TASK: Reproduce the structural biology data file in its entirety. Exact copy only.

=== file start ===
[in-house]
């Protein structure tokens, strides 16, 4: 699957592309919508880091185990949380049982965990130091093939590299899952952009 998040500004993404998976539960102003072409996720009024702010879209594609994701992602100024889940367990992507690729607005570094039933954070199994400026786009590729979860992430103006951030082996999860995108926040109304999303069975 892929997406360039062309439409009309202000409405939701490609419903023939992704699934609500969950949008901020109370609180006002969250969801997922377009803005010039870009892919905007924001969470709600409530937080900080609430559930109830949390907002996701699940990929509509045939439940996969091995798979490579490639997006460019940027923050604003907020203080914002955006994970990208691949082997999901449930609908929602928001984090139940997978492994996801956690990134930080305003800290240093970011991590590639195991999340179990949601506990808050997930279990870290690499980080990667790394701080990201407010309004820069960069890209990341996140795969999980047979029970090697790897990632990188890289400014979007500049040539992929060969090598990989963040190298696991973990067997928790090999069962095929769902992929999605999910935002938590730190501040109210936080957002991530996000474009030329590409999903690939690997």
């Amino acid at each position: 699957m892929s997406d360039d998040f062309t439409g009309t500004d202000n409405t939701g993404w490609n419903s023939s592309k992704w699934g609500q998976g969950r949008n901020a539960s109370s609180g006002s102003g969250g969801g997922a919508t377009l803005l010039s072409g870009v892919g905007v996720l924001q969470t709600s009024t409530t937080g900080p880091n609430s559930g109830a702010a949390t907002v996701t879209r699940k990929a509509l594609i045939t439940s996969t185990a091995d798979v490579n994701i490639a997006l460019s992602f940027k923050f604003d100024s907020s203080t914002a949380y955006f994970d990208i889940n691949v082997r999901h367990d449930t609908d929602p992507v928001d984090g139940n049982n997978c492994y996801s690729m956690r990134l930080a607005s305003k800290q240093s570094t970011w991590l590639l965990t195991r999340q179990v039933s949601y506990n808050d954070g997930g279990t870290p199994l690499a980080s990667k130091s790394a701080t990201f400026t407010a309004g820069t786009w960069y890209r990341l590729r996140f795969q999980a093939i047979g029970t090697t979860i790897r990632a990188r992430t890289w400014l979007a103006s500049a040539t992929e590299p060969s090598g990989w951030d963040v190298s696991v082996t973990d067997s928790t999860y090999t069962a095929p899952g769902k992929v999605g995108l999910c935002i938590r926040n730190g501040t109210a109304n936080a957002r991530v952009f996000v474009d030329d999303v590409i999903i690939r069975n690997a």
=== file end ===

[in-house]
């Protein structure tokens, strides 16, 4: 699957592309919508880091185990949380049982965990130091093939590299899952952009 998040500004993404998976539960102003072409996720009024702010879209594609994701992602100024889940367990992507690729607005570094039933954070199994400026786009590729979860992430103006951030082996999860995108926040109304999303069975 892929997406360039062309439409009309202000409405939701490609419903023939992704699934609500969950949008901020109370609180006002969250969801997922377009803005010039870009892919905007924001969470709600409530937080900080609430559930109830949390907002996701699940990929509509045939439940996969091995798979490579490639997006460019940027923050604003907020203080914002955006994970990208691949082997999901449930609908929602928001984090139940997978492994996801956690990134930080305003800290240093970011991590590639195991999340179990949601506990808050997930279990870290690499980080990667790394701080990201407010309004820069960069890209990341996140795969999980047979029970090697790897990632990188890289400014979007500049040539992929060969090598990989963040190298696991973990067997928790090999069962095929769902992929999605999910935002938590730190501040109210936080957002991530996000474009030329590409999903690939690997």
């Amino acid at each position: 699957m892929s997406d360039d998040f062309t439409g009309t500004d202000n409405t939701g993404w490609n419903s023939s592309k992704w699934g609500q998976g969950r949008n901020a539960s109370s609180g006002s102003g969250g969801g997922a919508t377009l803005l010039s072409g870009v892919g905007v996720l924001q969470t709600s009024t409530t937080g900080p880091n609430s559930g109830a702010a949390t907002v996701t879209r699940k990929a509509l594609i045939t439940s996969t185990a091995d798979v490579n994701i490639a997006l460019s992602f940027k923050f604003d100024s907020s203080t914002a949380y955006f994970d990208i889940n691949v082997r999901h367990d449930t609908d929602p992507v928001d984090g139940n049982n997978c492994y996801s690729m956690r990134l930080a607005s305003k800290q240093s570094t970011w991590l590639l965990t195991r999340q179990v039933s949601y506990n808050d954070g997930g279990t870290p199994l690499a980080s990667k130091s790394a701080t990201f400026t407010a309004g820069t786009w960069y890209r990341l590729r996140f795969q999980a093939i047979g029970t090697t979860i790897r990632a990188r992430t890289w400014l979007a103006s500049a040539t992929e590299p060969s090598g990989w951030d963040v190298s696991v082996t973990d067997s928790t999860y090999t069962a095929p899952g769902k992929v999605g995108l999910c935002i938590r926040n730190g501040t109210a109304n936080a957002r991530v952009f996000v474009d030329d999303v590409i999903i690939r069975n690997a």